Andrew Haydon: Groupthink? Why Ed Vaizey should be more careful with his words

Ed Vaizey giving his speech at the Royal Society of Arts
Video screenshot of Ed Vaizey giving his speech at the Royal Society of Arts
Andrew Haydon
Andrew Haydon is a freelance theatre critic based in Manchester. He has written for the Guardian,, Frakcija,, and Exeunt, among others. He blogs at Postcards from the Gods.
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To echo The Stage's print editor, Alistair Smith, Ed Vaizey’s 27-minute lecture to the Royal Society of Arts is well worth watching in full. Yet unlike Smith, I would venture that one of the reasons you should do so is to discern for yourself the gulf between what Vaizey actually says and how it has been reported.

Yes, he says: “Let’s not beat about the bush: the arts are relentlessly left wing...” but this assertion also serves as the set-up for the (omitted) punchline: "But anyone right wing probably works in Christies." The response wryly acknowledges that the arts are not the geometric impossibility that the first clause of the joke implies.

Sadly, Vaizey never really defines what he means by "left wing". He does talk rather a lot about being asked for money (“Cultural policy is debated in mono, not stereo – there is only one debate: how much money are we going to get?”), but this is surely a unique, minister’s-eye-view.

And it is clearly not the only debate about the arts in the UK; it is disingenuous to suggest it is. He does talk about his own ideological fondness for philanthropic giving (“We are lucky in this country with our mixed ecology of funding”), but it’s worth remembering that even massive state funding of the arts is not a de facto left-wing position. Angela Merkel’s Christian Democratic Union – Germany’s Conservative Party – raised arts funding by 8% in the face of the financial crisis. Arts funding for Berlin alone is nearly as much as Arts Council England’s entire annual budget. So, let’s agree that, at the very least, there are different approaches to this question on the right, too.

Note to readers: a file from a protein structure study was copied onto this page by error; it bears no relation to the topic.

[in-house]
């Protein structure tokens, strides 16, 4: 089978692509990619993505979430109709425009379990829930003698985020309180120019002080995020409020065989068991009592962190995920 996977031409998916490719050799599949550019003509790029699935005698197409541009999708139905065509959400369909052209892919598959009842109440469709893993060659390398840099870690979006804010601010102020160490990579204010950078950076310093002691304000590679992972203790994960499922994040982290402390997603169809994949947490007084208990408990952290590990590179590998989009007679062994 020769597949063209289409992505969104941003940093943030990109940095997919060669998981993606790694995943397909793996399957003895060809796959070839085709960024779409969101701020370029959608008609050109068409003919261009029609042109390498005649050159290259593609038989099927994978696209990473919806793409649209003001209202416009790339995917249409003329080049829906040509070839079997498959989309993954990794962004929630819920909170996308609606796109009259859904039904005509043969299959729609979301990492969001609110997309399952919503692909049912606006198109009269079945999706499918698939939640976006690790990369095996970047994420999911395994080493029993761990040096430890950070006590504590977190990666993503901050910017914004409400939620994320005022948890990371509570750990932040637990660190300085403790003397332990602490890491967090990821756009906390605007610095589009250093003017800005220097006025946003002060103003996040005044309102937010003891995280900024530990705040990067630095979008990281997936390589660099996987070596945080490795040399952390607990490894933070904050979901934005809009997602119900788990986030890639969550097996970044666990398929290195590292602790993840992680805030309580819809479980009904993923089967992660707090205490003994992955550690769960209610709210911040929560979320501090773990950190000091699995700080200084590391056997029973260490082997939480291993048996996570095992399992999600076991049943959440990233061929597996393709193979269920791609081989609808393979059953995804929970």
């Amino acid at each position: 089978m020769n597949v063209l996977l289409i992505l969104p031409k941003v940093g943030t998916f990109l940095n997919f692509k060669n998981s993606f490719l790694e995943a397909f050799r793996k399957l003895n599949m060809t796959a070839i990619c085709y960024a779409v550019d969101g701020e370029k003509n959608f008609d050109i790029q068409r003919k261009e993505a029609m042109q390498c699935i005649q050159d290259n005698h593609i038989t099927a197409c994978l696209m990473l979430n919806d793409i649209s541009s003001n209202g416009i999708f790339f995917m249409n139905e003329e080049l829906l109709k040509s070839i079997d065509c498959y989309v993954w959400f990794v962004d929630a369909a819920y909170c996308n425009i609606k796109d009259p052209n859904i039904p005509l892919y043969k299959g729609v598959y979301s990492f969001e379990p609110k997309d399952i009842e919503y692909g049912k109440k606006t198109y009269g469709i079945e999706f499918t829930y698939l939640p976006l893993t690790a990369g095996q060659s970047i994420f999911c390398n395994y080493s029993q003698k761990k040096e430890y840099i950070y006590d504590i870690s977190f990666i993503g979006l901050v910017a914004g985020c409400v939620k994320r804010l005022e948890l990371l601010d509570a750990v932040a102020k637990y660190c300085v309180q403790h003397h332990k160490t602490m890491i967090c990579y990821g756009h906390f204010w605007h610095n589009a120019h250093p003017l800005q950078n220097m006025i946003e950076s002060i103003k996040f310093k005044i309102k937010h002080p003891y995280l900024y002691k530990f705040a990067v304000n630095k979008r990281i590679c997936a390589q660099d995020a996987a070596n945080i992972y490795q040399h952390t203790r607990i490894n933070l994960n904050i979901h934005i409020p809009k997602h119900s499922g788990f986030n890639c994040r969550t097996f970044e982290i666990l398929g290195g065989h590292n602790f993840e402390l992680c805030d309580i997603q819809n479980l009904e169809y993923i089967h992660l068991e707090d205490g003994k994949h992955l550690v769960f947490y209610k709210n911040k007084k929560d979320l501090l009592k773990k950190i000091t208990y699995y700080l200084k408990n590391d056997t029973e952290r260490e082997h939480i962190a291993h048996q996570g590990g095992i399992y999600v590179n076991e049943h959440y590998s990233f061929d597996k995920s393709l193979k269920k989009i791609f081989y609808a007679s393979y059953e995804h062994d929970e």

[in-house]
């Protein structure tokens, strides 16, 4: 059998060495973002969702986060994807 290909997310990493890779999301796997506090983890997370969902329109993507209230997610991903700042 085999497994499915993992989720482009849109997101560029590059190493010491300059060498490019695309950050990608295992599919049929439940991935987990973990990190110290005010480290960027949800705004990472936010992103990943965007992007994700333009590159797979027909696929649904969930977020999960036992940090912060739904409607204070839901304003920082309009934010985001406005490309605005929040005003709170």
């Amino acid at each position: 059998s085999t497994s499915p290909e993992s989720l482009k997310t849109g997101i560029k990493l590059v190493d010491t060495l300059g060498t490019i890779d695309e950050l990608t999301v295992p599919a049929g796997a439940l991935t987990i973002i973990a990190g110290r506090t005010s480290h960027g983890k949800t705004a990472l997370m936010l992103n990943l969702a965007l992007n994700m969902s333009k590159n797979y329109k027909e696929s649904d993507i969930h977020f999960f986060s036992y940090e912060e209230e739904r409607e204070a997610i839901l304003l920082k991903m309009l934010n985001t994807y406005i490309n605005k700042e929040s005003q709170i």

Vaizey also talks about the subjects of plays. Quoting my former colleague at Culture Wars, Munira Mirza, he cites the lack of a pro-fox hunting play. But try as I might, I can't think of an anti-fox hunting play, either.

This, then, is innuendo, not a detailed critique of British theatre based on fact. And, of course, this idea of "a play having a viewpoint" misunderstands how rather a lot of theatre works. Even so, I could write you a very long list of plays that I would assert are essentially right wing in their outlook.

What constitute 'left' and 'right' sympathies is a constantly contested area, subject to claim and counter claim on both sides. There is also a kind of confirmation bias at play, where both sides of the political spectrum perceive left or right bias based largely on whether the material aligns with their own beliefs. And all this assumes that arts workers subscribe to this confusingly binary political alignment.

I could write a very long list of plays that are essentially right wing in their outlook

Consider the counter to Vaizey's opinion, in which we point out that the theatrical style that we might call '1980s alternative theatre' is apparently right-wing theatre critic Quentin Letts’ favourite ever thing: National Theatre of Scotland's Black Watch (“a startling, noisy, upsetting, violently thrilling show”); the National Theatre’s Jane Eyre (“a delight: clever, touching, beautifully acted, minimalist yet expansive, a production that makes you see entire new possibilities in theatre”) and Emma Rice’s A Midsummer Night’s Dream (“a bundle of happy surprises. With folky pop songs and a fusion/dope aesthetic") – which must be disconcerting for any would-be radical lefties among those makers.

At the same time, Ivo van Hove’s favourite novel is The Fountainhead, and one of the oldest plays we have is Euripides’ Trojan Women; once memorably characterised by Michael Arditti in the Evening Standard thus: “Imagine Howard Brenton writing a play in response to the recent bombing of Baghdad, equating it with the Nazi raids on London, and you will have some idea of [the play’s] background.” Euripides lived in a 'democracy' in which only land-owning, slave-owning men could vote. He was not a left-wing playwright, in any way, shape or form, and Vaizey insults the humanity of his own side to suggest that the left has the monopoly on empathy or compassion.

Taking all that into account, it’s fascinating how much of the remainder Vaizey’s speech could be characterised as left wing. After the part where he accuses the arts of being relentlessly left wing, he goes on to criticise them for being conservative, resistant to change, deplorably white, male and middle-class. Indeed, for a while, he seems to be channelling Bryony Kimmings.

In modern Britain, calling anything “relentlessly left [or right] wing” needs further qualification. As Vaizey’s own speech proves, the days of a simple binary between two easily understood and mutually exclusive checklists of values are gone. The real fault lines and politics of post-Brexit Britain are still in flux and the arts can be fundamental to our understanding of them. Or at least, they will as long as we don’t get bogged down in name-calling.